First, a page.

"The Church of Rome is constituted under the rule of a monarchical papacy and prides itself on not being democratic. However, in the more relaxed reign of Pope Francis there is a mood for change seeking a heavy hitter to break down the portals of male clericalism. Enter former President Mary McAleese, the de facto Leader of His Holiness’s Loyal Opposition.
Since her liberation in 2011 from the Phoenix Park as First Citizen, Mary Mac moved to Rome to pursue theology studies at the Gregorian University which she had begun part-time during her Presidency at the Milltown Institute from which she obtained an M A. in Canon Law. This addition to her many civil law parchments resulted in her obtaining a Licentiate in Canon Law at the Greg the following year which became a bestseller in the religious books charts, Quo Vadis, Collegiality in the Code of Canon Law.
The surprise election at the conclave of March 2013 of Argentine Cardinal Jorge Bergoglio created expectations that McAleese would be appointed by Pope Francis to the Roman Curia. This did not materialise. Instead Francis has come under siege from a series of tirades from an increasingly radicalised McAleese on behalf of women and gays.
In rapid succession she scolded Il Papa for saying it was OK to slap children who misbehave, and claimed it was “completely bonkers” for the Pope to ask the advice of cardinals, archbishops and bishops who constitute his “old boys club” on family issues. This consultative body of prelates, known as a Synod, met both last year and again for three weeks last month.
McAleese made international headlines when she insisted there was “something profoundly wrong and skewed” about asking “150 male celibates” without adult experience of rearing children to review church teaching on family life; and when Rome sent a questionnaire to the Catholic faithful Mary sent her own single “serious question” to the Holy Father asking just how many of his advisers “have ever changed a baby’s nappy?”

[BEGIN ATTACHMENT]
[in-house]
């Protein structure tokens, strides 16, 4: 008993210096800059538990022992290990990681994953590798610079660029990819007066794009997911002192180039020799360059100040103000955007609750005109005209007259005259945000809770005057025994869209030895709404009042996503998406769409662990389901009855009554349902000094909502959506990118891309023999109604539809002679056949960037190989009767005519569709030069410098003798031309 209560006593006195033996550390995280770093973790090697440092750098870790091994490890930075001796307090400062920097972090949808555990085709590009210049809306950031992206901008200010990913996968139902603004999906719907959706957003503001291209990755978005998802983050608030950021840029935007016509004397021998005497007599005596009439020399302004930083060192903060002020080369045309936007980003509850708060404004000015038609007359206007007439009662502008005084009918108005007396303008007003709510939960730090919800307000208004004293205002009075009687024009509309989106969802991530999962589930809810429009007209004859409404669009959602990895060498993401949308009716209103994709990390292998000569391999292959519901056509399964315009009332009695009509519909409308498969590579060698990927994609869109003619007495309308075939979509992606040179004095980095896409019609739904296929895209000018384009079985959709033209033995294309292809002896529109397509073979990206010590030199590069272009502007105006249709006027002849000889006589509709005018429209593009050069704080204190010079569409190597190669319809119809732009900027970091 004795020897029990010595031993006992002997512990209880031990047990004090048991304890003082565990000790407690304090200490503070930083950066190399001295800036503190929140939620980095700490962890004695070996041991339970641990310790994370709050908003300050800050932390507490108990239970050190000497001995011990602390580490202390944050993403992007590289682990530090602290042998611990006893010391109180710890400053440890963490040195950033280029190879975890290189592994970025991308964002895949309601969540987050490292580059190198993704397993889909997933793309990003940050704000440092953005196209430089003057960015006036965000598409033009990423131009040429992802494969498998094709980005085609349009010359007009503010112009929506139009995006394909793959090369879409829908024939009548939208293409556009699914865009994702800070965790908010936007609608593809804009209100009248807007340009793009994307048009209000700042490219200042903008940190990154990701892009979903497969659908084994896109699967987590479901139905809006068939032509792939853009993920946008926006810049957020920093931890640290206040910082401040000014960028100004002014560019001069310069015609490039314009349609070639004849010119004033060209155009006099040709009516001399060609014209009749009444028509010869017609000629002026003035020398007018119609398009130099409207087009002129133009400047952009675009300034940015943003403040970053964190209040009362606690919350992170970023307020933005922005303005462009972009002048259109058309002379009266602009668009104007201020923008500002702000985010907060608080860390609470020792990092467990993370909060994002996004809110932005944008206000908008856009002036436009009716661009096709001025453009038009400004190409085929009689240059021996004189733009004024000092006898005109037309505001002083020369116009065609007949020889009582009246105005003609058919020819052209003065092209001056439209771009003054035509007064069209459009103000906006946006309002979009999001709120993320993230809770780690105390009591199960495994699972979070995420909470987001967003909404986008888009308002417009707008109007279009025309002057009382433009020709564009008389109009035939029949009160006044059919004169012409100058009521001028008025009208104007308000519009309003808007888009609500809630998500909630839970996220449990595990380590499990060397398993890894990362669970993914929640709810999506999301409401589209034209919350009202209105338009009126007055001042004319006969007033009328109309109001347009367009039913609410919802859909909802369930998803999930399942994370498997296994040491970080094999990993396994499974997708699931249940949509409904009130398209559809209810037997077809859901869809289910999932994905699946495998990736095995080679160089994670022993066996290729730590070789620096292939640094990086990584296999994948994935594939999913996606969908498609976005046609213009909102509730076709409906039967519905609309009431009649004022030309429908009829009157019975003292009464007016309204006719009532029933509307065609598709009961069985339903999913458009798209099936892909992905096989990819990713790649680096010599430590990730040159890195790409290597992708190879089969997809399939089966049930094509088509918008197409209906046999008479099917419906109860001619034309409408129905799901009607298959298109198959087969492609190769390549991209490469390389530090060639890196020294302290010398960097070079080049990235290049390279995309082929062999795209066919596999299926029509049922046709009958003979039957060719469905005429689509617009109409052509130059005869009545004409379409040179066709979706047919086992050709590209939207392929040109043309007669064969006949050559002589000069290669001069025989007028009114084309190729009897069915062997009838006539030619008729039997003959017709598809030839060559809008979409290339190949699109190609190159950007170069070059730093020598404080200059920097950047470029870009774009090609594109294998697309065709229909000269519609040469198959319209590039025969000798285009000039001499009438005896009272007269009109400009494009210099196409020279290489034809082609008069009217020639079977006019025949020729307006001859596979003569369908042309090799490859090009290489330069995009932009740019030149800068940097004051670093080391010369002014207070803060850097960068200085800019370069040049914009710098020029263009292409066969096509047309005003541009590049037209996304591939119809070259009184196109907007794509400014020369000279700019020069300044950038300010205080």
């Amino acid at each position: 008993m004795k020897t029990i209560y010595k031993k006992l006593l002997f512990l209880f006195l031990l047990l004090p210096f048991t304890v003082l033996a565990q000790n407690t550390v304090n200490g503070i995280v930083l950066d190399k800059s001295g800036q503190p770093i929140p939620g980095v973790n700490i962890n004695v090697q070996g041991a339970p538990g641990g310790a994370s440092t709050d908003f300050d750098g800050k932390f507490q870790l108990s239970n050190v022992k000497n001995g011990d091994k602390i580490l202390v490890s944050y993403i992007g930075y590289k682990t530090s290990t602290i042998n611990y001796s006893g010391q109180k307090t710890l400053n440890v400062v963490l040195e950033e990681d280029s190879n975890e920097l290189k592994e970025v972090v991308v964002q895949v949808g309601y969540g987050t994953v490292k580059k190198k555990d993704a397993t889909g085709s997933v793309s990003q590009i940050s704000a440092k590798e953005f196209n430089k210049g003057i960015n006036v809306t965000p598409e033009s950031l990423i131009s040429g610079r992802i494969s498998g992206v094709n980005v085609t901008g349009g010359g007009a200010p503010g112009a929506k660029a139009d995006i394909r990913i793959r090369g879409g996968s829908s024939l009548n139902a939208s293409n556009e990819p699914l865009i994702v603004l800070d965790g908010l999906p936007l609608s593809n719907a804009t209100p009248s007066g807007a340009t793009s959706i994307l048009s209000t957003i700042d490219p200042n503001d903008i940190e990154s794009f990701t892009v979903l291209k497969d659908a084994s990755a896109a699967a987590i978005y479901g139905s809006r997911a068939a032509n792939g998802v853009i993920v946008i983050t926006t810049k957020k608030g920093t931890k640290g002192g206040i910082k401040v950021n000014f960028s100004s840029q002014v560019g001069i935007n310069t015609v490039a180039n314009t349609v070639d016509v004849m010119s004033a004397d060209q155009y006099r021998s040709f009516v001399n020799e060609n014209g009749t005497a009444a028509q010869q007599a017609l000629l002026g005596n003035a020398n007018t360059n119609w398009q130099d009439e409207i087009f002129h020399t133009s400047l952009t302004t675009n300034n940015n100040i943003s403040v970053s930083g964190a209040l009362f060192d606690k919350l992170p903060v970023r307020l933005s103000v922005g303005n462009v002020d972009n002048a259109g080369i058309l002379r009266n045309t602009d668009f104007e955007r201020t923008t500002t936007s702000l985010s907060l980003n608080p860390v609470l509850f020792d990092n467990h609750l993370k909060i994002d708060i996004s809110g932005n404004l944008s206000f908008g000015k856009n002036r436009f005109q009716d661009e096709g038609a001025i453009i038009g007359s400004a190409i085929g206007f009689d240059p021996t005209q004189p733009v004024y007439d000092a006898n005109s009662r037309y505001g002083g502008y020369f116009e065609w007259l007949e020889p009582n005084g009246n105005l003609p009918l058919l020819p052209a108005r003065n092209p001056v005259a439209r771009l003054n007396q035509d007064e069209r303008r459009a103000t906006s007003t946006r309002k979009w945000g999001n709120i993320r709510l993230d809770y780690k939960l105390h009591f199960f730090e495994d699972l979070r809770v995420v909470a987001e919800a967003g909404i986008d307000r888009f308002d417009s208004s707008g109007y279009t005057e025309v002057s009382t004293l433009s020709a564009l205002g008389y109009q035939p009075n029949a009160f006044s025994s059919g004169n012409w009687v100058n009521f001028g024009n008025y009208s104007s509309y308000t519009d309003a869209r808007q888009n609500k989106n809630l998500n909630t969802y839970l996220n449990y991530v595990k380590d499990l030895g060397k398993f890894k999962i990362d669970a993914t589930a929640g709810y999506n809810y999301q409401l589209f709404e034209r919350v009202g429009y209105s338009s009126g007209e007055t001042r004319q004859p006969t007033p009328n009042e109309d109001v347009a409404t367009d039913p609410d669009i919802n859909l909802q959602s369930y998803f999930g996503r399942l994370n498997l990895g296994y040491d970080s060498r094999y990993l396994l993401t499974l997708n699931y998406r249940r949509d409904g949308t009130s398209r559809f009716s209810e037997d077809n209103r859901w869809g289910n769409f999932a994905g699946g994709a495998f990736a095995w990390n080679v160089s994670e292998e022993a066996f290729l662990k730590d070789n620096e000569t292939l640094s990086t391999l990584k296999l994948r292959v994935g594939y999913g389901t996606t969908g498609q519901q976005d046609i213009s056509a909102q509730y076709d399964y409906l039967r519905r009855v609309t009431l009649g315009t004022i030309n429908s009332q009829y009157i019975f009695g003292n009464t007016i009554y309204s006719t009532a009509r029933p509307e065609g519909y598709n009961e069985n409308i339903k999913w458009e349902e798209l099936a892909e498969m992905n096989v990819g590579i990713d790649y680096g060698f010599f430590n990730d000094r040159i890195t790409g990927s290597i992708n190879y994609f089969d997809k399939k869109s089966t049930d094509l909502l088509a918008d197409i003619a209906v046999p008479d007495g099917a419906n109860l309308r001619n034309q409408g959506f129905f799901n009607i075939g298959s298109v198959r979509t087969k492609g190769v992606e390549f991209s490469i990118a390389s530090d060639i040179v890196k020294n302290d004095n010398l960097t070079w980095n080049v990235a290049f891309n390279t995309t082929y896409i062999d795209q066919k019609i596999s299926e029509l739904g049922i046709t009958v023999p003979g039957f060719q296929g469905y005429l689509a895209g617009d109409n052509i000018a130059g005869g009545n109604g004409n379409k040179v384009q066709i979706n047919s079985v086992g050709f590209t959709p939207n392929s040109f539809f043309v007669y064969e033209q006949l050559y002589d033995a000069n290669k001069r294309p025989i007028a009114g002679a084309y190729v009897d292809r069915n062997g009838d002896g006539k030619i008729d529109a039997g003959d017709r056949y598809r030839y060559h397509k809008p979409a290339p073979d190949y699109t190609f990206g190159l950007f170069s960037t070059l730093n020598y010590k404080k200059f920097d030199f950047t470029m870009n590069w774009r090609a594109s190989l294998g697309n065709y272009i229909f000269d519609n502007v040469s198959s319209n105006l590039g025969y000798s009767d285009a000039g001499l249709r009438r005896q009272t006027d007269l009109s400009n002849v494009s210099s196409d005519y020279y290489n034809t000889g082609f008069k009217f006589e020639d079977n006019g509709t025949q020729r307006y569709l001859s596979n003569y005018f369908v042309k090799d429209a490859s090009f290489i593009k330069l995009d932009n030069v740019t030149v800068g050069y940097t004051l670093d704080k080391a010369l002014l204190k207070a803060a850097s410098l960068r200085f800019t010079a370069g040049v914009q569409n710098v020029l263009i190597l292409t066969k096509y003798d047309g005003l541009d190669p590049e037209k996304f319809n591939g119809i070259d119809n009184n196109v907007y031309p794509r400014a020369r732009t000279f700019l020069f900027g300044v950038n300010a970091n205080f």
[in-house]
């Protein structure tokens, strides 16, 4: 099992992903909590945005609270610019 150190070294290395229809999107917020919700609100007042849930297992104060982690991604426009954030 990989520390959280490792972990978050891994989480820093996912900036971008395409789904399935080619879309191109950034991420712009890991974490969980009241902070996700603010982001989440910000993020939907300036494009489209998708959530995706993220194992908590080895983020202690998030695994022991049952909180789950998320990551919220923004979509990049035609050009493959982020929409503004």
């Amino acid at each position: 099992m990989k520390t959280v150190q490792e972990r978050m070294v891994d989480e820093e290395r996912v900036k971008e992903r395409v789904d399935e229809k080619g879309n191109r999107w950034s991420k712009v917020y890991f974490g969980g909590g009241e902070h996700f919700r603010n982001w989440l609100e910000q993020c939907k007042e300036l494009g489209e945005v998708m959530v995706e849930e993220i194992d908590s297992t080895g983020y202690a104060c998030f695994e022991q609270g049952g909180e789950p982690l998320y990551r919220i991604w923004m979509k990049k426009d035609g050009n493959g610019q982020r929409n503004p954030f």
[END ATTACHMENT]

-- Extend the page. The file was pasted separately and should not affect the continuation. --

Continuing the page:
When the bishops – including Ireland’s two Martins, Eamon of Armagh and Diarmuid of Dublin - presented recommendations in a 66-page report on October 24, Mary gave an interview to her biographer, Patsy McGarry, which appeared in the Irish Times claiming that the Princes of the Church ‘produced nothing new’.
In issuing her unilateral judgement McAleese was correct in that the bishops, while wanting to provide pastoral care to gays and lesbians, refused to recognise gay unions as marriages, but she failed to acknowledge a win by Francis over his reactionary bishops by being given flexibility to issue a declaration next month allowing divorcees admission to Holy Communion, a move which will represent a major rebuff to journalist David Quinn, who warned in the Irish Catholic that such a move “would be anything but merciful.”
No doubt, McAleese’s intemperance of language will be attributed by critics to her son being bullied at school for being gay, but this underrates her belief that canon law obliges Catholics to speak out against church teaching on homosexuality as an “intrinsic disorder” which spreads homophobia.
Few bishops have the intellect to stop her rocking the barque of Peter. She is gaining further eminence in academia as a Professor at St Mary’s University in London, while completing a PhD for the Gregorian. And the Lady even found time to present an RTE programme on All Saints Day on the 1400th anniversary of St Columbanus.

Mary remains unrepentant. As she said in Sydney, trying to be heard by the Catholic hierarchy was comparable to shouting at children: "If I'm yelling it's because you didn't listen to me when I said it nicely.”